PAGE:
Something I wrote last year made it onto a Best of 2019 list! Thank you to WQXR and David Patrick Stearns for being a fan of our work and writing about it throughout the year. I’m honored to have been a part of this project and recognized with all the great writers who got to explore The Stonewall Riots in operatic form on this historic anniversary.
“Stonewall 50 operas: I saw five — the big one, in June, being New York City Opera’s Stonewall, created by composer Iain Bell, librettist Mark Campbell, and director Leonard Foglia. How can you not walk in with pre-conceived notions? Though expecting something treacly, I was completely swept up by it, and looking at the production photos now brings it all back, especially the shady Mafia-controlled culture of the West Village at that time. What also makes Stonewall fascinating is that nobody is all that clear about how the riots unfolded. The chaos — not to mention the partying that led up to it — means that this great historic occasion was incredibly murky. And with the four one-act operas produced by American Opera Projects, you also saw how gays were so low on the social totem pole that they had nothing to lose by fighting back.”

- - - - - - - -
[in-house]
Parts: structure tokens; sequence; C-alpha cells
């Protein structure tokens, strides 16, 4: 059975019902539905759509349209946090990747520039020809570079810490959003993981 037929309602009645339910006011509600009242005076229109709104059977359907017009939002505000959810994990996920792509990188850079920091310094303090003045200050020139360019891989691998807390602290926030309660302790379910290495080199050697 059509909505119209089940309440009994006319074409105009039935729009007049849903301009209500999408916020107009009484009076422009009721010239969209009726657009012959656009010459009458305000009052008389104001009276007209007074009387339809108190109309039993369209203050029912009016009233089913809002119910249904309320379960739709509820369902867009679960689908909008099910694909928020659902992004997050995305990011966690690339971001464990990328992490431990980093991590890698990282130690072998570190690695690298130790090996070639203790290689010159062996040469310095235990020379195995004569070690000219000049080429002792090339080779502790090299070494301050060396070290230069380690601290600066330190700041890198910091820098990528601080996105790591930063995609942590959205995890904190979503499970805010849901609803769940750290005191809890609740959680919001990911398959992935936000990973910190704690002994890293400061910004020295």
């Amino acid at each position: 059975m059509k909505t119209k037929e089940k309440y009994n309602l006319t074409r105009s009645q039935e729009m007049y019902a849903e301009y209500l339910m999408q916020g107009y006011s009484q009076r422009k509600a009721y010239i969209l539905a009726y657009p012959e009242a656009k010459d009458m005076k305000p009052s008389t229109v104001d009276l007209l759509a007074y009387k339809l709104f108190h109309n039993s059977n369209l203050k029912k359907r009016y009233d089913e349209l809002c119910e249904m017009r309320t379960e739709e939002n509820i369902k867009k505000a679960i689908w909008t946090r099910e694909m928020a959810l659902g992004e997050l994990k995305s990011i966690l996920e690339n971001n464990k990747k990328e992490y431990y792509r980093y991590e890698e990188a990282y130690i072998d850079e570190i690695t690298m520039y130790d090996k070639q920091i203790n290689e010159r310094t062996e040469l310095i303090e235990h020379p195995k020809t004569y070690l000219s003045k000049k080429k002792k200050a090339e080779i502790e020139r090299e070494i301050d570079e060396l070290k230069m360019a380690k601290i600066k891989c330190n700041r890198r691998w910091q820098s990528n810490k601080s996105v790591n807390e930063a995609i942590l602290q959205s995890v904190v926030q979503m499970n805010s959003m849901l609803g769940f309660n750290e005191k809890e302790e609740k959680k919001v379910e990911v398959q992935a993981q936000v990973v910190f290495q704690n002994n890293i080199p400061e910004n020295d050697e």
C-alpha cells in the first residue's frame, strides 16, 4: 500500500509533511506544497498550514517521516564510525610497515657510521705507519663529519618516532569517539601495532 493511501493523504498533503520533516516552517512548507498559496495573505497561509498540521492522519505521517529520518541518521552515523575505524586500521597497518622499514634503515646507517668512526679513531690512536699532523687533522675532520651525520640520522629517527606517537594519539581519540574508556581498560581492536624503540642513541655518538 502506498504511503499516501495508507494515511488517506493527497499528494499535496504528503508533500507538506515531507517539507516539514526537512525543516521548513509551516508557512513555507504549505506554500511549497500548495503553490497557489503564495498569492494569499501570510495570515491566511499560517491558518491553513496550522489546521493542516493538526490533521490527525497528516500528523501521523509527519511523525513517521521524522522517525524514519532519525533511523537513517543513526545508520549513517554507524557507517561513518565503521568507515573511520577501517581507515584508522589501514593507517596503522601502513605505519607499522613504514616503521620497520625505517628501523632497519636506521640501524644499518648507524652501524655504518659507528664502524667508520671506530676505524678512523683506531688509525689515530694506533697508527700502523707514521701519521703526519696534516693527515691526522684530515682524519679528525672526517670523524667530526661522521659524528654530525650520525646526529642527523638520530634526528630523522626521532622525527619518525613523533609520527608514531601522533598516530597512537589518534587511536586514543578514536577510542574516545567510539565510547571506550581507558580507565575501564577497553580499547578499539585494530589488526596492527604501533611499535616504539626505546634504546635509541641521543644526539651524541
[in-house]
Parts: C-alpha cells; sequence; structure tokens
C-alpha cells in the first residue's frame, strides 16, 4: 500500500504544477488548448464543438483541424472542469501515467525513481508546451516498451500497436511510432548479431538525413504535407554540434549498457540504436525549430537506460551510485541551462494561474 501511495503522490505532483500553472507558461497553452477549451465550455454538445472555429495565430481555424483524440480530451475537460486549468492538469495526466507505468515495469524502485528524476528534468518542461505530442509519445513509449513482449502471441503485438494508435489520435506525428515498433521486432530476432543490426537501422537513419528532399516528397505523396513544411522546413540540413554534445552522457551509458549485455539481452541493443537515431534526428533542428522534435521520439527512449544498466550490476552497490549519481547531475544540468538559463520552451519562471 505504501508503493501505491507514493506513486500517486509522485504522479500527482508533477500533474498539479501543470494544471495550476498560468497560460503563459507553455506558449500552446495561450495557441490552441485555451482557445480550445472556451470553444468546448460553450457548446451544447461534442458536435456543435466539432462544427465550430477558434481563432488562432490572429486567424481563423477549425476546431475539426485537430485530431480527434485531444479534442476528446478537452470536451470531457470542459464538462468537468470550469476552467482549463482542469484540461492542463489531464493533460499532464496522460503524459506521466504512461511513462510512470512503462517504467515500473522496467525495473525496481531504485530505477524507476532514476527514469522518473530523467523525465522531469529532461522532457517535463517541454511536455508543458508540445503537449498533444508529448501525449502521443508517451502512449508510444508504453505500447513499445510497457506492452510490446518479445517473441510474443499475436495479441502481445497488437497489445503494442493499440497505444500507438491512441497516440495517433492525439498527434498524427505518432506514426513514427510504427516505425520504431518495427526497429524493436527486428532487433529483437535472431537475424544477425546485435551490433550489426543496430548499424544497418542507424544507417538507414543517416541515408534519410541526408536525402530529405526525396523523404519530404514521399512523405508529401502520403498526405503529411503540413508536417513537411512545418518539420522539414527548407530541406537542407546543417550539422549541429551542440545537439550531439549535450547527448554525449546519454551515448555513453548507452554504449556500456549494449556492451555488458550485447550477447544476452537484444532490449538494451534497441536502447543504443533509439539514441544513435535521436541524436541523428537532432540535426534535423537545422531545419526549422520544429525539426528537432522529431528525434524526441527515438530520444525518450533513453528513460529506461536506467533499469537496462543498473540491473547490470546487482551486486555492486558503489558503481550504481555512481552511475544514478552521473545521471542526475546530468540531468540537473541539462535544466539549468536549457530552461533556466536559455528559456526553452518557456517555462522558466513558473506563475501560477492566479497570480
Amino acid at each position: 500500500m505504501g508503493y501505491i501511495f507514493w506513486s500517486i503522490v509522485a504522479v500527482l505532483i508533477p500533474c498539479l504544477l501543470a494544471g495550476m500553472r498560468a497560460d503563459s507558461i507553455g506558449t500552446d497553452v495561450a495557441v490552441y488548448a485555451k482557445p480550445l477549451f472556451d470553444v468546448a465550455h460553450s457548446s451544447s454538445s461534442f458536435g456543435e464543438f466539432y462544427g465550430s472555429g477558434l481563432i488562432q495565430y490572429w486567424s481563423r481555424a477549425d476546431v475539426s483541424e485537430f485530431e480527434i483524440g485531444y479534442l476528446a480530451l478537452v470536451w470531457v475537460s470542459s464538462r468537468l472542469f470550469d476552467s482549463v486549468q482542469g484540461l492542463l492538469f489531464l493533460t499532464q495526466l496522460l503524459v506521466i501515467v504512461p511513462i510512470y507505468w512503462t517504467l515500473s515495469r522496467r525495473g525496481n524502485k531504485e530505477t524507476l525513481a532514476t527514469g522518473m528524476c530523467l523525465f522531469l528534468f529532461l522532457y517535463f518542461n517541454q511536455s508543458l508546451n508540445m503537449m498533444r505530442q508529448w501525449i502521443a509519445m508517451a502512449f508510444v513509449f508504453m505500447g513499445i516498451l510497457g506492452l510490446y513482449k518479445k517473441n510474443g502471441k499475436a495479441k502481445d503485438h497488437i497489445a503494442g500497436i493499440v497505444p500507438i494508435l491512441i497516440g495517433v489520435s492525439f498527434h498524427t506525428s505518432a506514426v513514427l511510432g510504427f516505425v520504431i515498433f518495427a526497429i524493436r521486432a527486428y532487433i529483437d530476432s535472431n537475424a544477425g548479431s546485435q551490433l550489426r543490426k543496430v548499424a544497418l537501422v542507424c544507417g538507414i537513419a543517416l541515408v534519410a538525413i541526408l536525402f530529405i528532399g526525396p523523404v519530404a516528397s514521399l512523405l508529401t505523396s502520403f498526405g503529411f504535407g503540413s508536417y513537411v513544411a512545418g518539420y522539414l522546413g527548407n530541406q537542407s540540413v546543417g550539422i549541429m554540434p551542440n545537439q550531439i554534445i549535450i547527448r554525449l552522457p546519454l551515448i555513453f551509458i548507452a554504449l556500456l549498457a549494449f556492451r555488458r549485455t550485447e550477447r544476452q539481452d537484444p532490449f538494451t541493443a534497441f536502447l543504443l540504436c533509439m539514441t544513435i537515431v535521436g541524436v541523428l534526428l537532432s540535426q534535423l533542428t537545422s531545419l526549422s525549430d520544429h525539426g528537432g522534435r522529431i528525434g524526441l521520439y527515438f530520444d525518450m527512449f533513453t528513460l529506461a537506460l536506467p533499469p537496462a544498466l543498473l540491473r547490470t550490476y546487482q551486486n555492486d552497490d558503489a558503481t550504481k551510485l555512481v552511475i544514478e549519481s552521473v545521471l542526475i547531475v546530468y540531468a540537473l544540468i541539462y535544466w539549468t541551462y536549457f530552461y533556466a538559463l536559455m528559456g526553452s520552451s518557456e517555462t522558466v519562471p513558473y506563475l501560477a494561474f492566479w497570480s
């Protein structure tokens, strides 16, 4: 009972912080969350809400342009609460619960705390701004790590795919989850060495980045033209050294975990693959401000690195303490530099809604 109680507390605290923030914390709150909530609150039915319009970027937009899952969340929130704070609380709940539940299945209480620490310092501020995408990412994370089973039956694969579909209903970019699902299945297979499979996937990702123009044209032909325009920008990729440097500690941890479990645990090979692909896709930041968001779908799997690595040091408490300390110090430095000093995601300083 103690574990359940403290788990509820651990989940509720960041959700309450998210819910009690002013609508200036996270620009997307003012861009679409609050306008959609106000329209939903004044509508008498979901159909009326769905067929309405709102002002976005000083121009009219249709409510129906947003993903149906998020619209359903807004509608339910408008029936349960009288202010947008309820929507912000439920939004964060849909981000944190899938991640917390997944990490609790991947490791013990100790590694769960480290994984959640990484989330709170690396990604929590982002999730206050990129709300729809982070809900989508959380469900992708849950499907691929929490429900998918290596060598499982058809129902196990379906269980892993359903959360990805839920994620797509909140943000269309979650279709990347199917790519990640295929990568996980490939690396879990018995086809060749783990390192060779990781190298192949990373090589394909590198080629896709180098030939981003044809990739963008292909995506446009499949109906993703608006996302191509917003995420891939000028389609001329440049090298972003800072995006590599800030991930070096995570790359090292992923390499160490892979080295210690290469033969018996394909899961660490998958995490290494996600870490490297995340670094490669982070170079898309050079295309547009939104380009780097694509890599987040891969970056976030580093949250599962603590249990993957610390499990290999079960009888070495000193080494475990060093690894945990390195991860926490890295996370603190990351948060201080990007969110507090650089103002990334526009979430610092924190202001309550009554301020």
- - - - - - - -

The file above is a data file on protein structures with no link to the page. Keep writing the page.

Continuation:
Baby Universe: A Puppet Odyssey, January 7, 2011 Wakka Wakka Productions at Baruch Performing Arts Center Wakka Wakka has become one of my favorite theater companies, and it all began with their production of Baby Universe in 2011. Both wildly innovative and incredibly emotional, the show used puppets to tell the tale of a government program to save the population of an unnamed, dying planet in a dying universe. I have since seen Wakka Wakka’s SAGA and Made in China, which were wonderful, but the expansiveness of Baby Universe eclipses them, and I still think back on that production as one of the most beautiful shows I’ve ever seen. It felt like these were puppets doing what they were born to do. Wakka Wakka doesn’t usually revive their shows in NYC, but I wish they’d bring back this one.